Alice: We played in San Francisco and San Diego. I’m not sure if we played in Santa Cruz, I think that was one of my other bands. We played Portland, Seattle.

Kat: What was that like? Were people aware of an L.A. scene, like were they responsive?

Alice: Yeah, they were great. It was a small community and they were very supportive. It was really great being able to go into a town where you didn’t know anybody and be able to sleep at someone’s house.

Kat: You don’t hear about that so much. You always hear about bands from that era just sort of staying in the area.

Alice: They’d heard of us. They were very receptive and they were friendlier than the L.A. crowd, because it was really exciting for them.

Todd: Is that where Sid Vicious saw you guys, when you played in San Francisco?

Alice: Yeah, I think he ended up there because he was hanging out with Helen Killer. She must’ve taken him. I understand that he passed out in our dressing room, and if I’m not mistaken, he might’ve been kicked out of the Sex Pistols after that show because I think there was a lot of turmoil going on that night.

Todd: Did he show appreciation at your set?

Alice: Oh, yeah, he came up on stage, he put his arm around me. I wish I had more pictures. He rolled around on stage like a puppy.

Todd: How sexually charged was this time? I mean, this is literally a world away from what it is now. AIDS isn’t even on the horizon yet. A writer at Slash noted that you were “a dark, raunchy, romantic girl doing loud, queer things with her voice.” Later on, you were on a stage in a t-shirt that read “Sexual Outlaw.”

Alice: I don’t know. I was a teenager. When you’re a teenager, you’re full of sexual energy that needs to be released. These are days before AIDS, when birth control was easily available, and when you’re a girl in a band… I think I had a lot of sexual energy. I don’t think I was deliberately trying to be sexual on stage. I don’t think I was conscious of a lot of the stuff that was going on onstage. I think there was a lot of stuff that was just happening because it was pent-up energy, and if it happened to be sexual, that’s just part of who I was at seventeen, eighteen, nineteen.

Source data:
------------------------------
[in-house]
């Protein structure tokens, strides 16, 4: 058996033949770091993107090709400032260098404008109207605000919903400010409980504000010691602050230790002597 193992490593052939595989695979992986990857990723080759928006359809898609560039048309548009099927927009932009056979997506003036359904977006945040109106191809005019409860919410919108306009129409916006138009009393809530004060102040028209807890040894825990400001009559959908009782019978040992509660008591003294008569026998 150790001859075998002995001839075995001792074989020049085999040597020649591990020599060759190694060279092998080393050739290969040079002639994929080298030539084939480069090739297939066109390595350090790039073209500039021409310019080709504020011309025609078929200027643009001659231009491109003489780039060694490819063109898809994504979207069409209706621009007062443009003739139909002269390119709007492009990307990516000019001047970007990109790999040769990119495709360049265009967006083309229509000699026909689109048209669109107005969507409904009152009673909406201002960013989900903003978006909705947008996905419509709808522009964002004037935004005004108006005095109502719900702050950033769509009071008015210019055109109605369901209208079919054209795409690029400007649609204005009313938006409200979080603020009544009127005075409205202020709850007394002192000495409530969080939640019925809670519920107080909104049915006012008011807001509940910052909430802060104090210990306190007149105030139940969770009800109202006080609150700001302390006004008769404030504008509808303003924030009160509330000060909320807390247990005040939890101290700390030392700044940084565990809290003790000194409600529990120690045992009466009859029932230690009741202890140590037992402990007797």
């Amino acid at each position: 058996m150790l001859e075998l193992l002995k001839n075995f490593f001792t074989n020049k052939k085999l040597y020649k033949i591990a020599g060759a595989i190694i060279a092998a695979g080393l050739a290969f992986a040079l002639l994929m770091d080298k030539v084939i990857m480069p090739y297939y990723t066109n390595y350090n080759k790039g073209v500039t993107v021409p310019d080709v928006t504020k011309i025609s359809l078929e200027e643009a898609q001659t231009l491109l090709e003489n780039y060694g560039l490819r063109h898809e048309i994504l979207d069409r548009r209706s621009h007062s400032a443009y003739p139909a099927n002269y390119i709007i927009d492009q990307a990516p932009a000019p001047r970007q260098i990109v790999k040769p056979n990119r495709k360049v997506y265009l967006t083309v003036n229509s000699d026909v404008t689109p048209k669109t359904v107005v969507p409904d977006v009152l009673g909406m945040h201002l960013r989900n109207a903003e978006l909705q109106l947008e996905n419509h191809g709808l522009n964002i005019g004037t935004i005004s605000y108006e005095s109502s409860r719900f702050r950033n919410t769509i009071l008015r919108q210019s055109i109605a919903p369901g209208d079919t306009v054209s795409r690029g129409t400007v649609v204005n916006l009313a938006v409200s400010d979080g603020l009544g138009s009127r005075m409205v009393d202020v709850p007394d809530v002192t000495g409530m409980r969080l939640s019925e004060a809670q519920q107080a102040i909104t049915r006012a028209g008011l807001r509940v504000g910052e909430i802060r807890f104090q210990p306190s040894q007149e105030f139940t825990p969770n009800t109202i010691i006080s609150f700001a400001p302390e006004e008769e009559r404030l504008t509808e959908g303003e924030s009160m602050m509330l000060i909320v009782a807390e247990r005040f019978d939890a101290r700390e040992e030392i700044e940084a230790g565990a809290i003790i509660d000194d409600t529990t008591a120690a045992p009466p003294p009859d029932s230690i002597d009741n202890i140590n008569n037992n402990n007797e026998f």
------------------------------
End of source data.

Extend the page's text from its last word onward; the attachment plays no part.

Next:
Kat: At the end of the shows, would you be like, “Oh, we’re done? Are we finished?”

Alice: That’s the thing about those performances—I was so much in the moment that lots of times, people would say to me, “Do you remember when you did this?” or “I loved it when you did that.” And I would say, “I said that? I don’t remember that.” It’s kind of weird. In your daily life, you’re so aware of the order of things, what you’re doing, what you’re going to do next, what you just finished doing. When you’re on stage, it’s like time stops.

Todd: Going from sex to violence, was there any time when you had to really worry about your own safety, either during a show or right after a show that somebody didn’t take very kindly to?

Alice: I don’t think I ever thought that. I think when I was on stage, I felt invincible, and then when I came off stage, I felt that way, too. I remember being in New York City for the first time and being lost, because my friend had gone home with someone. I was walking down a dark street and there was a man walking behind me, and I remember thinking, “You better be scared, because I could kill you right now.” I felt like there was nothing that could happen to me, that nothing could touch me.

Kat: That’s quite a feeling.

Alice: It is. That’s an amazing feeling. I remember one time being in the audience at a Dils show and a guy reached around and grabbed my crotch. I grabbed his hand and jumped up, because I was pogoing, and I slammed into his face with my whole body. I didn’t stop long enough to look at him and to realize that he was wearing glasses, so the glasses broke and cut his eye open. There was blood everywhere and he had to go to the hospital and have stitches, as it turned out. I remember Claude Bessy [editor of Slash, singer of Catholic Discipline] pulling me aside and saying, “This guy is in a gang and his buddies are after you. You better go in and explain what happened.” I went in and said, “Look, your friend here grabbed me, and I’m sorry that he ended up the way he did, but he deserved it,” and they were okay with that. A week or two later, we were playing at the Hong Kong Café and this very tall woman came in, and I had this very funny feeling that she was looking at me. As I was leaving, she blocked the doorway, and I was thinking, “Uh, oh.” I wasn’t in that excited Alice Bag mode. She said, “You sent my boyfriend to the hospital.” I knew exactly what she was talking about and I said, “If you want to get into a fight over your boyfriend, that’s fine, we’ll go outside and do that. But I wonder why you would want to have a boyfriend who goes to clubs and grabs women’s crotches.” She said, “He didn’t do that.” So I talked to her, and by the end of the night, she was ready to kill him. He was sitting on the side looking back at us, and he couldn’t believe that she was sitting with me.